Submission to the Ministry of Foreign Affairs and Trade: Re-Development of the Framework for Integrating Labour Standards and Trade Agreements

by | Nov 2, 2022 | Submissions

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Submission by NZIBF – October 2022

This submission is made on behalf of the NZ International Business Forum (NZIBF), whose members are listed at Annex A[1].  NZIBF is a forum of senior business leaders working together to promote New Zealand’s engagement in the global economy.  As a leadership body, NZIBF leaves to its members the task of identifying specific sectoral issues.  This submission therefore comments on cross-sectoral or wider issues arising from the consultation paper in respect of the Framework for Integrating Labour Standards and Trade Agreements (“Trade and Labour Framework”, or “the Framework”).

Summary

NZIBF supports the goals of “Trade for All”.  We earlier recommended that the initiative should focus on change to make trade policy work better, particularly relating to public understanding and support, as well as reflecting continuity to extend, where possible, the achievements of recent years.  Commitments related to trade and labour in New Zealand’s free trade agreements (FTAs) form part of this. NZIBF believes trade and labour standards should be mutually reinforcing and continuously strengthened.  The 2001 Framework has been remarkably successful in this regard enabling the integration of a variety of approaches, some at the more ambitious end of the spectrum.

NZIBF is cautious about adopting more prescriptive approaches in the Framework based on a model chapter or template. The Framework should continue to reflect multilateral instruments which New Zealand has ratified and which are widely supported by trading partners.  Principles are to be preferred to specific instruments, respecting the trading partner’s continuing right to regulate.  NZIBF agrees that principles in relation to supply chain management issues and addressing modern slavery should be considered as falling within the scope of the Framework.  Domestic advisory groups could play a useful role in providing input into the implementation of the Framework.

About the New Zealand International Business Forum

NZIBF provides a voice to articulate the needs and priorities of New Zealand’s international business community, and in particular the importance of open markets, to the New Zealand Government and public stakeholders.  The NZIBF Board brings together leaders from amongst New Zealand’s largest internationally oriented companies and peak business organisations. (A list of Board Members is at Annex A.)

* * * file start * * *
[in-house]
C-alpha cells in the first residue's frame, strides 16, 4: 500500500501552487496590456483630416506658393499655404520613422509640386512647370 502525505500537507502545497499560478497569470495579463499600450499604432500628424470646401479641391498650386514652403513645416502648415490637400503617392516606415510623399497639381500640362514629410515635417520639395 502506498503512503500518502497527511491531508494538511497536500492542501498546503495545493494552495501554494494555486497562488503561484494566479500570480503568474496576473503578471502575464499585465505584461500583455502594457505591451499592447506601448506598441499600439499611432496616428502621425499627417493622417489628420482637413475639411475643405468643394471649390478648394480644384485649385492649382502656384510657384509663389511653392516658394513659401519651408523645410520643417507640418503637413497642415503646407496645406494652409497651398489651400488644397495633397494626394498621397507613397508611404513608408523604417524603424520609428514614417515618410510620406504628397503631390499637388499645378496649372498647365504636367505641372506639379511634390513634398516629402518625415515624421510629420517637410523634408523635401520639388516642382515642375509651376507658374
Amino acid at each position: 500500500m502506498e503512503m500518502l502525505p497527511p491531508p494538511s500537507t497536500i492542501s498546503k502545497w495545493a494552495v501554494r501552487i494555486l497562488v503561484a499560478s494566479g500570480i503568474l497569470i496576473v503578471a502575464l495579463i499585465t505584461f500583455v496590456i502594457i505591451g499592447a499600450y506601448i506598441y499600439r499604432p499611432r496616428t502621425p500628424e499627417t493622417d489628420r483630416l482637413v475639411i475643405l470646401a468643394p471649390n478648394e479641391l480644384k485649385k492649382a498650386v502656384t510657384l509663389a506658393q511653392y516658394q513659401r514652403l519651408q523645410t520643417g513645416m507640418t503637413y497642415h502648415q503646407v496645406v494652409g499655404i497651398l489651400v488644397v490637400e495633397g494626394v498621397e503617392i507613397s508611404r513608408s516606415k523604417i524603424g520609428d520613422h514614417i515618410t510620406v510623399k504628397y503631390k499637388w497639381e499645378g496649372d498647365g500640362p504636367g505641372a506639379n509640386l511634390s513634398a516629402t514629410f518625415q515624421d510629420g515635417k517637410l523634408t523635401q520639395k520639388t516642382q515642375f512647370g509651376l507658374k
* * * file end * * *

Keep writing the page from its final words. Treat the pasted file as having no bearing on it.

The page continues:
Incorporated in May 2007, NZIBF works with companies, business organisations and government agencies to implement projects in the international trade and economic sphere, including working to develop New Zealand’s key international business relationships and conducting research relative to New Zealand’s competitiveness.[2]   NZIBF receives no direct government funding for its core operating budget, but from time to time receives funding for jointly-funded projects.  Funding is also provided in respect to the policy advice and support NZIBF provides to the New Zealand members of the APEC Business Advisory Council (ABAC). 

Trade for all

NZIBF welcomes and supports the Government’s “Trade for All” initiative.  Several NZIBF Members participate in the Trade for All Advisory Board.  We would also welcome more information being made available about the Board’s membership and work programme.

NZIBF hopes that the Trade for All initiative will result in enhancing public understanding and support for trade, rebuilding political bipartisan consensus for trade policy and addressing perceived gaps in policy design and delivery.   

Trade and Labour

In relation to trade and labour specifically, NZIBF’s earlier submission to MFAT noted that:

“NZIBF accepts that the objectives of trade and the achievement of internationally agreed labour standards should be mutually reinforcing and that existing provisions relating to trade and the labour need to be continuously strengthened”[3].